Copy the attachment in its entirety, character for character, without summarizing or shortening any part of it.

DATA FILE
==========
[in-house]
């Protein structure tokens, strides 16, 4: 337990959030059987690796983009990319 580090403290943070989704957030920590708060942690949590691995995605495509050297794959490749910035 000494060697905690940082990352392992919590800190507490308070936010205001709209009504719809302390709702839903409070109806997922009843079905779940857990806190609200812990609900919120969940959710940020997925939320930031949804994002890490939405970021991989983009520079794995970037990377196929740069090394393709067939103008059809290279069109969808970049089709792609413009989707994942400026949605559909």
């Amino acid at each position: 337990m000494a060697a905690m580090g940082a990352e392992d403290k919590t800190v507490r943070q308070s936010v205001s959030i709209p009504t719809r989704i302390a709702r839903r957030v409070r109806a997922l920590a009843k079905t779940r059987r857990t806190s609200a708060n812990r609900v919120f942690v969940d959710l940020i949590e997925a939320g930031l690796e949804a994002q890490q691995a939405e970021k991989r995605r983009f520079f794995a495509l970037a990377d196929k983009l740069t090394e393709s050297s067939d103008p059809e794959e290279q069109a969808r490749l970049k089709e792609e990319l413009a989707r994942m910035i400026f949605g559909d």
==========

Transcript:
[in-house]
């Protein structure tokens, strides 16, 4: 337990959030059987690796983009990319 580090403290943070989704957030920590708060942690949590691995995605495509050297794959490749910035 000494060697905690940082990352392992919590800190507490308070936010205001709209009504719809302390709702839903409070109806997922009843079905779940857990806190609200812990609900919120969940959710940020997925939320930031949804994002890490939405970021991989983009520079794995970037990377196929740069090394393709067939103008059809290279069109969808970049089709792609413009989707994942400026949605559909």
């Amino acid at each position: 337990m000494a060697a905690m580090g940082a990352e392992d403290k919590t800190v507490r943070q308070s936010v205001s959030i709209p009504t719809r989704i302390a709702r839903r957030v409070r109806a997922l920590a009843k079905t779940r059987r857990t806190s609200a708060n812990r609900v919120f942690v969940d959710l940020i949590e997925a939320g930031l690796e949804a994002q890490q691995a939405e970021k991989r995605r983009f520079f794995a495509l970037a990377d196929k983009l740069t090394e393709s050297s067939d103008p059809e794959e290279q069109a969808r490749l970049k089709e792609e990319l413009a989707r994942m910035i400026f949605g559909d």